cheese-press having a screw for quick motion and a compound lever and suspended weight for continuous pressure. The nut of the screw is boxed in the short lever, which is of the second class. The long lever is of the same class. Duplex lever-punch. Le′ver-punch. A punch operated by the rolling motion of two cam-faced levers which are approached by a screw. Le′ver-valve. A safety-valve kept in its seat by the pressure of a lever with an adjustable weight. The invention of Dr. Papin of Blois. In locomotives a spring is used at the end of the lever instead of a weight; the pressure being regulated by a screw and indicated on a brass plate. Under ordinary circumstances the valve-lever has a number of weights, which are added as occasion requires, or the weight is shifted in or out on the lever. See safety-valve. Lev-i-ga′tion. A process of rubbing a moist material between two hard surfaces, as in grinding pigments and printer's ink. Trituration is d<
int. See piston; piston-packing. In the atmospheric engines of Papin, Savary, and Newcomen, the piston was packed air-tight by means of Ctesibus, 150 B. C. See Spiritalia Heronis. It is believed that Papin's pistons were of wood, and that Cartwright was the first to use a he water therein. Pneu-mat′ic tube. To the fertile brain of Dr. Papin of Blois, who lived about the end of the seventeenth century, we t which appear to have been paddle-wheels of some kind. In 1690, Papin describes oars fixed to an axis, a pinion on the latter being engagair-pump of Otto Guericke of Magdeburg, and in the steamengine of Dr. Papin of Blois. If we knew better what the philosophers of Alexandria p was not entirely laid away for fifteen or sixteen centuries. Dr. Papin was the first, so far as we know, to suggest raising water by meaery by raising water to turn a water-wheel, which is all nonsense. Papin's was an engine. See steam-engine. A number of large water-rais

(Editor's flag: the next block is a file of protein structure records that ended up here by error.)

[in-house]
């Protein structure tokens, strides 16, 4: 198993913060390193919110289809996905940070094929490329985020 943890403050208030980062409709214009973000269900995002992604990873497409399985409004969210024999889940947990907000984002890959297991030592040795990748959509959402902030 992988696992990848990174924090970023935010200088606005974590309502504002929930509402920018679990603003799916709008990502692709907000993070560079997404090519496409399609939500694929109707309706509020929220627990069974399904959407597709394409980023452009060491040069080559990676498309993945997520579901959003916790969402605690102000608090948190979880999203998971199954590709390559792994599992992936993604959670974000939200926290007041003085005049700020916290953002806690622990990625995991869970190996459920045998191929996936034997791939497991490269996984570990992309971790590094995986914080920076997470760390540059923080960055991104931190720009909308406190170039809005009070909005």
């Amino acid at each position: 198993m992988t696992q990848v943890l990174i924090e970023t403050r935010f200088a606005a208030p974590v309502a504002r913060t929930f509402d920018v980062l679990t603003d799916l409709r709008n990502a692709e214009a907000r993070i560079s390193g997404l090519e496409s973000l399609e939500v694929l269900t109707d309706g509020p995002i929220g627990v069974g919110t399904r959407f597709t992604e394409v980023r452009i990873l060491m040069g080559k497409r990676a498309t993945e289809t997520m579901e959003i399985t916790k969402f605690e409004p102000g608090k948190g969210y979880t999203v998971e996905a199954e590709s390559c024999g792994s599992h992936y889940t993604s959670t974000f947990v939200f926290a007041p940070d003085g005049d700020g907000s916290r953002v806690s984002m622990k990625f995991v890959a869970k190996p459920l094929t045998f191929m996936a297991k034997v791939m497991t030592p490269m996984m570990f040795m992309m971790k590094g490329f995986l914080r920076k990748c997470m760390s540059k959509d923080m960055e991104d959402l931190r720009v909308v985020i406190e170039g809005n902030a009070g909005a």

arquis of WorcesterEnglishFour-way cock1655 Dr. PapinFrenchSteam water-elevator (separation of the, and returned by atmospheric pressure)1695 Dr. PapinFrenchAir-chamber (on the water eduction to cto impossible to exaggerate the merits of M Denys Papin of Blois, but it will not be safe to warrane Aeolipile of Hero; the boilers of Worcester, Papin, and Savery. The flue wound spirally around the precursor of the piston, also invented by Dr. Papin; we have, however, seen that Hero used it ineature may also be noticed in the apparatus of Papin. The water in contact with the float was to sstigation of the history of the machine. In Papin's engine (Fig. 5656), the boiler was connectedavery's apparatus, so that it is singular that Papin should have missed this point, which gave valuy motion was long a puzzle to mechanicians. Papin tried to avoid the problem, suggesting the dirded it in his first patent, but neither he nor Papin accomplished anything in that line. Papin s[28 more...]
f mechanical devices through which the valves of a steam or other engine are operated. These are shown in the various engines to which they are specially applied. See cut-off; link-motion; steam-hammer; steam-pump; portable engine; Cornish En-Gine; draining-engine; stationary engine; oscillating-En-Gine; etc. See list under steam-engine; and also list under valve. The first means for shutting and opening the passages in the pipes of steam-engines were cocks, as we see in Worcester's, Papin's, Savery's, and Newcomen's; and these were all worked by hand and required close attention. A boy named Humphrey Potter being in charge of the cocks of one of Newcomen's pumping-engines, and desiring time for play (it is said), managed to fasten the lever-handles of the spigots by means of rods and string to the walking-beam of the engine, so that each recurrent motion of the beam effected the change required. This was the first automatic valve-motion, and was afterward improved by Beigh